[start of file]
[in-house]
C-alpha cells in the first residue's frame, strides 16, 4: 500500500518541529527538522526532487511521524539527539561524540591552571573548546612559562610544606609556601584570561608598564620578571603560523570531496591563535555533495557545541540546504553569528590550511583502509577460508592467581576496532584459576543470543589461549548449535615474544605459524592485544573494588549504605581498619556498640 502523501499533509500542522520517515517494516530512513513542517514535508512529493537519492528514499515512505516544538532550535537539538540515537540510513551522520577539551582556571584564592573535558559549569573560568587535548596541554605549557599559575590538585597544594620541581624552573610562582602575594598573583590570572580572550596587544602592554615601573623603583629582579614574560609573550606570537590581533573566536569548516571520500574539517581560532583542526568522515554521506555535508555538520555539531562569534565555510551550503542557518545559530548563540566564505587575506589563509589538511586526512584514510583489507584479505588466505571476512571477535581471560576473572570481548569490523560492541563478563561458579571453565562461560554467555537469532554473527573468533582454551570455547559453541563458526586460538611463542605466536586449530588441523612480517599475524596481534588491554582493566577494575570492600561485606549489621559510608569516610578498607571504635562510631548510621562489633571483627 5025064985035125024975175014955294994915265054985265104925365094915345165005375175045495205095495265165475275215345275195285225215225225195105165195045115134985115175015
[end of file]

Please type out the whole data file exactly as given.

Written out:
[in-house]
C-alpha cells in the first residue's frame, strides 16, 4: 500500500518541529527538522526532487511521524539527539561524540591552571573548546612559562610544606609556601584570561608598564620578571603560523570531496591563535555533495557545541540546504553569528590550511583502509577460508592467581576496532584459576543470543589461549548449535615474544605459524592485544573494588549504605581498619556498640 502523501499533509500542522520517515517494516530512513513542517514535508512529493537519492528514499515512505516544538532550535537539538540515537540510513551522520577539551582556571584564592573535558559549569573560568587535548596541554605549557599559575590538585597544594620541581624552573610562582602575594598573583590570572580572550596587544602592554615601573623603583629582579614574560609573550606570537590581533573566536569548516571520500574539517581560532583542526568522515554521506555535508555538520555539531562569534565555510551550503542557518545559530548563540566564505587575506589563509589538511586526512584514510583489507584479505588466505571476512571477535581471560576473572570481548569490523560492541563478563561458579571453565562461560554467555537469532554473527573468533582454551570455547559453541563458526586460538611463542605466536586449530588441523612480517599475524596481534588491554582493566577494575570492600561485606549489621559510608569516610578498607571504635562510631548510621562489633571483627 5025064985035125024975175014955294994915265054985265104925365094915345165005375175045495205095495265165475275215345275195285225215225225195105165195045115134985115175015